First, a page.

What are the key issues your company's customers have or are expressing related to packaging materials, regulatory, sustainability, etc?
Food packaging is about an increased focus on packaging and food safety right now. Companies are moving toward standards to comply with the GFSI (Global Food Safety Initiative), namely Safe Quality Food certification. Some companies have gone as far as to achieve Level 3, which also incorporates the overall quality system. In doing so, you may be able to drop your ISO certifications, if they’re not absolutely required by a customer. The major tenets are Good Manufacturing Practices, cleanliness (of facility, production equipment, employees, and finished goods), and traceability. We have a vast food supply network in the U.S., and being able to track materials from the material producer to the food packager through the distribution chain to the end user is paramount. Consider the potential affect of unacceptable materials entering the food packaging value chain and how many people it could adversely affect.
In regards to sustainability, you hear so much about it, and everyone defines it differently. At the end of the day, I always question the format and end-use design in conjunction with the materials used. As consumers, we want environmentally friendly materials, and we also want single-serve, on-the-go convenience, which does not lend itself to a theoretical sustainable practice.
For medical devices, I think MDM packaging professionals are more advanced in their thinking than ever before. The standards are becoming clearer, the test methods are established (and being challenged as needed), and the understanding that medical packaging requires a more detailed development cycle has improved greatly over the past 10 years.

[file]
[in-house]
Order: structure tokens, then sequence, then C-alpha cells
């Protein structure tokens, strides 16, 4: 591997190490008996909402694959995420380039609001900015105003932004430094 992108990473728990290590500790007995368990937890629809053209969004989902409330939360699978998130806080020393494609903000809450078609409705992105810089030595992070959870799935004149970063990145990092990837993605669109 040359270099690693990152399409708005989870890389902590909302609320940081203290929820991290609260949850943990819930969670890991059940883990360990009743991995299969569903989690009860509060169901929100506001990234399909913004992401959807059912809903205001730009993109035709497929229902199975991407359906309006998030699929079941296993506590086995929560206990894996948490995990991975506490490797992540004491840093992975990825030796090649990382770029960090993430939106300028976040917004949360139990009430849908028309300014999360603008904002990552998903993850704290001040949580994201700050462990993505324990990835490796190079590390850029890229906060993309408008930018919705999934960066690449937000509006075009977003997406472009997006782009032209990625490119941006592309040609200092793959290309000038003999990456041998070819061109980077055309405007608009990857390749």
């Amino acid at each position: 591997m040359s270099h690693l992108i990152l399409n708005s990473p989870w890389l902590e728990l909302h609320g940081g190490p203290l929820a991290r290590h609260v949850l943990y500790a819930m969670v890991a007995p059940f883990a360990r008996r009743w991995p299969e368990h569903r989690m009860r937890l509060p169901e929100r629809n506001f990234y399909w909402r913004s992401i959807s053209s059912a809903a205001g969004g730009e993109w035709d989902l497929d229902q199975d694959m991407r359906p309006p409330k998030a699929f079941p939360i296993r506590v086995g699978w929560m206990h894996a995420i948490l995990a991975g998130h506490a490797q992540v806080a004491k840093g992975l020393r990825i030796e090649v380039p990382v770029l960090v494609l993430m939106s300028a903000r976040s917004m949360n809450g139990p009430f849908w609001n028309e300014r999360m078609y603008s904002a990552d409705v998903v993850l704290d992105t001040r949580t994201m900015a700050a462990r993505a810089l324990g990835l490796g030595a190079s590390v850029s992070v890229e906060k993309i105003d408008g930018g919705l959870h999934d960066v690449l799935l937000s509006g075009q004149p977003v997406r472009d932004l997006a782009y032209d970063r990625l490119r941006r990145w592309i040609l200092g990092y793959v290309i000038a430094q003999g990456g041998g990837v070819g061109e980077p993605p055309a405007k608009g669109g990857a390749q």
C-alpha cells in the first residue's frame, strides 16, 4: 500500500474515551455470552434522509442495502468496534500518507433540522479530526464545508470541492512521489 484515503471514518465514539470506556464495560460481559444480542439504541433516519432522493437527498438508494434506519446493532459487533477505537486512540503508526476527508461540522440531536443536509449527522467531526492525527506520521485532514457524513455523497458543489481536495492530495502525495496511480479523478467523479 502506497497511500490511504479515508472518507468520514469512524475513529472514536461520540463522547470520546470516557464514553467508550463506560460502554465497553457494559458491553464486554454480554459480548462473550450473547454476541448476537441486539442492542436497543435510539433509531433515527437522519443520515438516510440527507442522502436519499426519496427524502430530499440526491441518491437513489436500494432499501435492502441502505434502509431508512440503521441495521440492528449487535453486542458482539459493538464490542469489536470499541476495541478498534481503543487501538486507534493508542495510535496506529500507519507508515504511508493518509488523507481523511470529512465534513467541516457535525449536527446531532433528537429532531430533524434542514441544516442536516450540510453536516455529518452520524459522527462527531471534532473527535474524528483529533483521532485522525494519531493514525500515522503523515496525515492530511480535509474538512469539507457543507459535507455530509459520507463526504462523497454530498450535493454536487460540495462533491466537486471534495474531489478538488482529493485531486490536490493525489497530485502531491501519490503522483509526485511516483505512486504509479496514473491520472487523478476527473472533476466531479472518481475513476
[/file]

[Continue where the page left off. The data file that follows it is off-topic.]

One thing I have seen for some time is that people are often looking externally for answers to the hard medical device packaging questions when the answer is within their own organization. I believe that medical packaging is about knowing what to do, knowing how to do it, and most importantly, knowing why you did it. Your company knows your products, standards, and test plans as well as the distribution environment better than anyone else. You are the experts, but you need to know why you are doing what you are doing. Don’t be afraid to challenge the processes. Always remember that the objective of a sterile barrier packaging system is to maintain sterility above all else.
What issues do you see regarding workforce development and equipping young packaging professionals to be better prepared to benefit a company?
As an employee you need to know your strengths and weaknesses. Know what environment, leader, and type of work excites you to do your very best every day. As leaders, there are factors of Intelligence Quotient (IQ) and Emotional Quotient (EQ) that you must understand and identify. When hiring an employee, we always specify the education level and specific degree or experience required to perform the job function. But we always need to know how an employee is going to act—that is the EQ. How did they get to where they are? How will they fit into the team and its culture? How will they react in the face of adversity?
Once you have well-rounded people, you have to be training tomorrow’s employees today in order to ensure that you have stewards of your culture, processes, and overall vision. Today’s employees—regardless of their generation—want to be more empowered and allowed to learn as they go. As you develop teams, no matter what the discipline, first set the standards for performance and then communicate those expectations. Help your employees and those around them to see the requirements and then spend your time together in the gray space using everyone’s individual creativity and experiences to achieve your organization’s big goals.—Jim Butschli